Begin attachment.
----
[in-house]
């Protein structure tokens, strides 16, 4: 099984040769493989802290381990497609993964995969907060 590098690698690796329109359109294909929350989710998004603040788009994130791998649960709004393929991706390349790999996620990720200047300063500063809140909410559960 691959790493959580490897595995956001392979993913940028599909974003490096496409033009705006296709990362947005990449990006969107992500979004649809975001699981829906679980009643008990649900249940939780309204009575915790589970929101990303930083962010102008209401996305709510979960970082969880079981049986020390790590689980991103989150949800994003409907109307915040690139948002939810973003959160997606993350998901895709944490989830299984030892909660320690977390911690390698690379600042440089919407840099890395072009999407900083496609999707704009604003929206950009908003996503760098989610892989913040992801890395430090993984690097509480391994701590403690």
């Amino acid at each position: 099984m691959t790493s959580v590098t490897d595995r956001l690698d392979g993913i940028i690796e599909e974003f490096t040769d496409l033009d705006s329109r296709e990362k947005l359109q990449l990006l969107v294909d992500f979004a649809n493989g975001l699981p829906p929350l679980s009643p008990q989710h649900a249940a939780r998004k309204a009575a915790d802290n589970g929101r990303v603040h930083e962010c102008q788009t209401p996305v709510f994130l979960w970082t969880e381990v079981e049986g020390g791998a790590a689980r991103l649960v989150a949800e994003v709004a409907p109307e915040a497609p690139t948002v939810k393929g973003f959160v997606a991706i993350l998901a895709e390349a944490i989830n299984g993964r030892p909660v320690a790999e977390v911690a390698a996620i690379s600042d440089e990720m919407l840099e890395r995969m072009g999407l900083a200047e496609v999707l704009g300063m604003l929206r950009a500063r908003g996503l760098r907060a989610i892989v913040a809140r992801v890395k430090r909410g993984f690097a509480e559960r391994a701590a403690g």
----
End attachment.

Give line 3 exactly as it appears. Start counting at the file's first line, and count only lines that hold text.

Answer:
């Amino acid at each position: 099984m691959t790493s959580v590098t490897d595995r956001l690698d392979g993913i940028i690796e599909e974003f490096t040769d496409l033009d705006s329109r296709e990362k947005l359109q990449l990006l969107v294909d992500f979004a649809n493989g975001l699981p829906p929350l679980s009643p008990q989710h649900a249940a939780r998004k309204a009575a915790d802290n589970g929101r990303v603040h930083e962010c102008q788009t209401p996305v709510f994130l979960w970082t969880e381990v079981e049986g020390g791998a790590a689980r991103l649960v989150a949800e994003v709004a409907p109307e915040a497609p690139t948002v939810k393929g973003f959160v997606a991706i993350l998901a895709e390349a944490i989830n299984g993964r030892p909660v320690a790999e977390v911690a390698a996620i690379s600042d440089e990720m919407l840099e890395r995969m072009g999407l900083a200047e496609v999707l704009g300063m604003l929206r950009a500063r908003g996503l760098r907060a989610i892989v913040a809140r992801v890395k430090r909410g993984f690097a509480e559960r391994a701590a403690g």